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A Weighty Matter

How can we keep the spirit of Yom Tov as a holy day when one can cook, bake, slaughter and even purchase food? This is the dilemma the rabbis are dealing with in this third chapter of Betzah. One of the ways to make the day feel different was not to buy food in the usual manner, by weight and with money, but in a more informal way. 聽In that vein we learn in the Mishnah on daf 29:

鈥淢ISHNA: One person may say to another on a Festival: Fill this vessel for me but he may not ask him to fill the vessel in a particular measure. Rabbi Yehuda says: If it was a measuring utensil, he may not fill it.鈥 (Betzah 29)

There was no exchange of money on Yom Tov itself, rather debts were paid after the holiday. Still, one had to have a rough idea of how much was bought/sold. People would bring their own vessels and would know approximately how much they contained. However, there could not be an exact measuring going on, that is considered 注讜讘讚讗 讚讞讜诇, a weekday activity. Rabbi Yehuda restricts things further and does not even allow utensils used specifically for measurement (like our measuring cups of today).

Modern measuring cup (Wikipedia)

The Mishnah continues with stories and comments by two individuals named Abba Shaul, one from the time of the Temple who was a shopkeeper, and one a third generation Tanna:

鈥淭here was an incident involving Abba Shaul ben Botnit, who would fill his measures on the eve of a Festival and give them to his customers on the Festival. Abba Shaul says: He would do this even on the intermediate days of a Festival because of the clarity of the measures. And the Rabbis say: Even on a weekday it is proper to do so, because of the draining of the measures.鈥 (Betzah 29)

Here we have an additional element 鈥 it seems that Abba Shaul ben Botnit was concerned not only about acting properly on Yom Tov but about the honesty of his measures. He would 鈥減repackage鈥 everything in order to make sure that the volume settled and the customer got his full measure. Later the Gemara adds that he did this also to save time, so that he could get to the Bet Midrash faster.

Commerce is never only about making money but also about efficiency and most importantly, honesty. The Torah emphasizes the need for merchants to keep honest weights, a difficult practice because cheating was so easy:

鈥淵ou shall not have in your pouch alternate weights, larger and smaller. You shall not have in your house alternate measures, a larger and a smaller.鈥 (Devarim 25:13-14)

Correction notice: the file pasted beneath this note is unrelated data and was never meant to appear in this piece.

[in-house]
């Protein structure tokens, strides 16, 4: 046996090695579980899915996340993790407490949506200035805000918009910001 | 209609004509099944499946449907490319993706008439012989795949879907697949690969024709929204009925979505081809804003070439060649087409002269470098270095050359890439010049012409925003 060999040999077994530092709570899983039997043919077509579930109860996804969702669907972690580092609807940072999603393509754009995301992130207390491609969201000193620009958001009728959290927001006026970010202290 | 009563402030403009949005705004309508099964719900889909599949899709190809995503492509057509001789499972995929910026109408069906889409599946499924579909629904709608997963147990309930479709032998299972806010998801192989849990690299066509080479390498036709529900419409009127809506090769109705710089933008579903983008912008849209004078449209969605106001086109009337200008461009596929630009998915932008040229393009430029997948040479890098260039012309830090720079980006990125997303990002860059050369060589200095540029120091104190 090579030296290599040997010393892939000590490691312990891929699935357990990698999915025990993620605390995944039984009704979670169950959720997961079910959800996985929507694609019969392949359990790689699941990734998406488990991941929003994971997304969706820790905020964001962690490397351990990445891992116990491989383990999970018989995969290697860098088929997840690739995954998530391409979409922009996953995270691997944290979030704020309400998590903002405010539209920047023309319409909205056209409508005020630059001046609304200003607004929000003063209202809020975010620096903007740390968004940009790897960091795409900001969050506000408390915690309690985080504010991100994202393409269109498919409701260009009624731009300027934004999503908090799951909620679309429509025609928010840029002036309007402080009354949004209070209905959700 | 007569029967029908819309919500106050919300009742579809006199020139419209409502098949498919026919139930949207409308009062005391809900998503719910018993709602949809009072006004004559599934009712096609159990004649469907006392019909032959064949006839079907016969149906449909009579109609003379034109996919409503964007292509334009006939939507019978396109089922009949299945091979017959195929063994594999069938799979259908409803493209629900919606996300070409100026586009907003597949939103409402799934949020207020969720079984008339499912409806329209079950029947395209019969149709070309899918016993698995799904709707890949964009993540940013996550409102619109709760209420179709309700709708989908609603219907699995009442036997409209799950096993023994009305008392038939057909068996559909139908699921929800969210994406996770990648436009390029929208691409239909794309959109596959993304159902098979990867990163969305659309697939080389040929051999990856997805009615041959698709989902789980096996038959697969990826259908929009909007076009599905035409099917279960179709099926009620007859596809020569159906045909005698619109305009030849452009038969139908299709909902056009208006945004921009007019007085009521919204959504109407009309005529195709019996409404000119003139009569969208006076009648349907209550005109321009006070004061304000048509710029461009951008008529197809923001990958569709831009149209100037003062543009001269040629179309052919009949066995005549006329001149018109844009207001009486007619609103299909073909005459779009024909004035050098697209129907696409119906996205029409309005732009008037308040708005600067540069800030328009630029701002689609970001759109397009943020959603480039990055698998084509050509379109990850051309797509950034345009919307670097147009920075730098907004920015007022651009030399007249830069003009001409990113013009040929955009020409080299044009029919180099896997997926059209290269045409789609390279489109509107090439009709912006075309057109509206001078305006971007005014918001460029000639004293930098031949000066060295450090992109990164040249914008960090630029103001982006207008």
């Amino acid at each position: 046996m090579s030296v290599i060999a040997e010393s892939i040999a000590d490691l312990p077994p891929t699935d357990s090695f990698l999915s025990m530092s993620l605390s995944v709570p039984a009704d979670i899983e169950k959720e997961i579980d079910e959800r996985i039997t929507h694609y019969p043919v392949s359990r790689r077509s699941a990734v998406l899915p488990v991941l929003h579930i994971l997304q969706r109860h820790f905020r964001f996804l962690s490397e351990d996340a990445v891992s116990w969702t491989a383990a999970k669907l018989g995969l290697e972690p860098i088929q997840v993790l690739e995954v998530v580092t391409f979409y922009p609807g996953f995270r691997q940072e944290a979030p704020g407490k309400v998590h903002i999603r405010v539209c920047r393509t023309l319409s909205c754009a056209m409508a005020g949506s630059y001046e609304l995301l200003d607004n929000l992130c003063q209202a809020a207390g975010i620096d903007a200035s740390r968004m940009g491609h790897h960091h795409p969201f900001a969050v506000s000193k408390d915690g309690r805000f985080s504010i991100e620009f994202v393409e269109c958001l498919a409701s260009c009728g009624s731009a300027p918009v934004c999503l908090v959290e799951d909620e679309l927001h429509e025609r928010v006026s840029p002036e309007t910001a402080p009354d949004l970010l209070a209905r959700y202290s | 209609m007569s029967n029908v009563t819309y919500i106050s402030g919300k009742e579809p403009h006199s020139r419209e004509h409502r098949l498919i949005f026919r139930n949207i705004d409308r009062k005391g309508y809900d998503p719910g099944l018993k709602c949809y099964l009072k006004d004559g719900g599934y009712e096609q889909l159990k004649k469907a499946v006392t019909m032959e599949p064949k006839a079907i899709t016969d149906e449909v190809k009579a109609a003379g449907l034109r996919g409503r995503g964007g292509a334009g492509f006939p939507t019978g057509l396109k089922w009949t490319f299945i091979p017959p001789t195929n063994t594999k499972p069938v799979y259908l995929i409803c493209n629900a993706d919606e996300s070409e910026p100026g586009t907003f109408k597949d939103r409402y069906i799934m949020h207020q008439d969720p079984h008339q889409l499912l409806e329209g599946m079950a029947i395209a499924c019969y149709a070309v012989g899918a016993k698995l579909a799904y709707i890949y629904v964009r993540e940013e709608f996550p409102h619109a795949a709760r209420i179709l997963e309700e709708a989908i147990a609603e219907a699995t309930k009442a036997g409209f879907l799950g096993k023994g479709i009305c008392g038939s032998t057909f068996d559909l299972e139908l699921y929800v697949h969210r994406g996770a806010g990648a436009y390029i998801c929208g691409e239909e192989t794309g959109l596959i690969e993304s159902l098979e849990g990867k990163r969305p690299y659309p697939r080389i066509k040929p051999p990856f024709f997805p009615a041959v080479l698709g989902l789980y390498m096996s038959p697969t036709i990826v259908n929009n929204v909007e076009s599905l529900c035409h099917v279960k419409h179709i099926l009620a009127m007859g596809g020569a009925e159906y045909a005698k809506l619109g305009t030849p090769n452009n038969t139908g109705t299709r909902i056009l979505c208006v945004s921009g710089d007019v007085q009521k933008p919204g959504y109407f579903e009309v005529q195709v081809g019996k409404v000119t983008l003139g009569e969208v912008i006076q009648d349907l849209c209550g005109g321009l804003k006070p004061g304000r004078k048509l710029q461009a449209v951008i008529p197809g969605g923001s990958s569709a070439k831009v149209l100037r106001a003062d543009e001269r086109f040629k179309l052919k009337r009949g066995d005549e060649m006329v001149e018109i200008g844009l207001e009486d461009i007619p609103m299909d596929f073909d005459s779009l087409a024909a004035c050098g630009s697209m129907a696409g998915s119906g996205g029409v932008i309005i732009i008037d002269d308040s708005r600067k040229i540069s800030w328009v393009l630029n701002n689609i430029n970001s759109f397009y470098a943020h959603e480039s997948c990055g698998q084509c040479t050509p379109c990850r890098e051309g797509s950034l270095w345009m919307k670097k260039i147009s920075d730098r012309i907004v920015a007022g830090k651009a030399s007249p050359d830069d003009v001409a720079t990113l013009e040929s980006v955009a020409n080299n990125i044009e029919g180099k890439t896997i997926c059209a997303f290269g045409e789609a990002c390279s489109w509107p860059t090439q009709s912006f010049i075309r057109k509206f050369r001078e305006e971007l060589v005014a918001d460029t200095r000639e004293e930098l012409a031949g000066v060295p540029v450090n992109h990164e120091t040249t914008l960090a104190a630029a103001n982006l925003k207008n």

How did people purchase goods in the old days? Some things were bought by weight and some by volume. Scales had two trays, one for the item and one for a stone that weighed a certain amount (think of the pictures on old Rosh haShanah cards).

Scales in the Egyptian Book of the Dead (Wikipedia)

The merchant kept a set of weights and it would have been fairly simple for him to shave off a small amount from each stone. Each customer would pay just a tiny bit too much and at the end of the month the storeowner made a nice profit with no one the wiser. The same thing with volume 鈥 sometimes people brought their own measuring cups from home (as we see in our Mishnah) but it was probably more common to just bring your own jug and ask the merchant to measure out the amount. A little less for each customer, a tidy sum for the storekeeper. Because of the ease of cheating the Torah tells us that there is Someone else watching you:

鈥淵ou shall have an honest balance, honest weights, an honest ephah, and an honest hin. I the LORD am your God who freed you from the land of Egypt.鈥 (VaYikra 19:36)

The rabbis decided not to rely only on people鈥檚 fear of God and they instituted a more rigorous form of maintaining honesty. They mandated an inspector to check the weights and measures in the market place and make sure that these were accurate:

鈥淭he Sages taught that the phrase: 鈥淵ou shall not have,鈥 teaches that the court appoints market inspectors (agardimin)聽 to supervise the accuracy of measures.鈥 (Bava Batra 89a)

Interestingly, the Gemara goes on to cite a disagreement between Shmuel and Karna over whether prices should be regulated along with weights. Whereas weights have to adhere to a certain universal standard, do goods have to cost the same amount or is each merchant able to charge whatever the market will bear? This is a fascinating question that the medieval commentators continue to discuss, and of course it is still an issue in our world today.